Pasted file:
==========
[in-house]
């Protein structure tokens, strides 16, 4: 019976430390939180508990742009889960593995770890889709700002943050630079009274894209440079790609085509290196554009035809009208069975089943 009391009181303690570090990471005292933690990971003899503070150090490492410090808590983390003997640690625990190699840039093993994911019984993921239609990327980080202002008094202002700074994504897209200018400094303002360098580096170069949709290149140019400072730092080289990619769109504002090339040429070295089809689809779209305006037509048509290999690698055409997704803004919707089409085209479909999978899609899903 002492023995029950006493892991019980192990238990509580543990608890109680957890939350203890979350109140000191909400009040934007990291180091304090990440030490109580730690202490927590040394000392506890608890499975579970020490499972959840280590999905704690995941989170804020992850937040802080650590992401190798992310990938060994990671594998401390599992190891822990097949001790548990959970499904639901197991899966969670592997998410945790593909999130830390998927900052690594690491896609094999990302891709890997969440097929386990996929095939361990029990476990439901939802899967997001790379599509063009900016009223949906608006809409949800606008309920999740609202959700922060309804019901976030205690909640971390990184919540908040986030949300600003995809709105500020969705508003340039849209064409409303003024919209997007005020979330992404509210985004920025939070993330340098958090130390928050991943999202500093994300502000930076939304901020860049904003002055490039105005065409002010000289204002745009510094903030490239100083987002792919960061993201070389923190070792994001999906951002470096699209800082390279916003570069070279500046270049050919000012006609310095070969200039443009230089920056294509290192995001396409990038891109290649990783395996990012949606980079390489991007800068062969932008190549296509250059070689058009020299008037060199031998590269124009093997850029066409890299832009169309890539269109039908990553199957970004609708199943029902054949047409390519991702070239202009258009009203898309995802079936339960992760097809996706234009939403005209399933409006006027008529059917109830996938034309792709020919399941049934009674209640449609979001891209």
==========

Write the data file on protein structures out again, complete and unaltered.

[in-house]
């Protein structure tokens, strides 16, 4: 019976430390939180508990742009889960593995770890889709700002943050630079009274894209440079790609085509290196554009035809009208069975089943 009391009181303690570090990471005292933690990971003899503070150090490492410090808590983390003997640690625990190699840039093993994911019984993921239609990327980080202002008094202002700074994504897209200018400094303002360098580096170069949709290149140019400072730092080289990619769109504002090339040429070295089809689809779209305006037509048509290999690698055409997704803004919707089409085209479909999978899609899903 002492023995029950006493892991019980192990238990509580543990608890109680957890939350203890979350109140000191909400009040934007990291180091304090990440030490109580730690202490927590040394000392506890608890499975579970020490499972959840280590999905704690995941989170804020992850937040802080650590992401190798992310990938060994990671594998401390599992190891822990097949001790548990959970499904639901197991899966969670592997998410945790593909999130830390998927900052690594690491896609094999990302891709890997969440097929386990996929095939361990029990476990439901939802899967997001790379599509063009900016009223949906608006809409949800606008309920999740609202959700922060309804019901976030205690909640971390990184919540908040986030949300600003995809709105500020969705508003340039849209064409409303003024919209997007005020979330992404509210985004920025939070993330340098958090130390928050991943999202500093994300502000930076939304901020860049904003002055490039105005065409002010000289204002745009510094903030490239100083987002792919960061993201070389923190070792994001999906951002470096699209800082390279916003570069070279500046270049050919000012006609310095070969200039443009230089920056294509290192995001396409990038891109290649990783395996990012949606980079390489991007800068062969932008190549296509250059070689058009020299008037060199031998590269124009093997850029066409890299832009169309890539269109039908990553199957970004609708199943029902054949047409390519991702070239202009258009009203898309995802079936339960992760097809996706234009939403005209399933409006006027008529059917109830996938034309792709020919399941049934009674209640449609979001891209």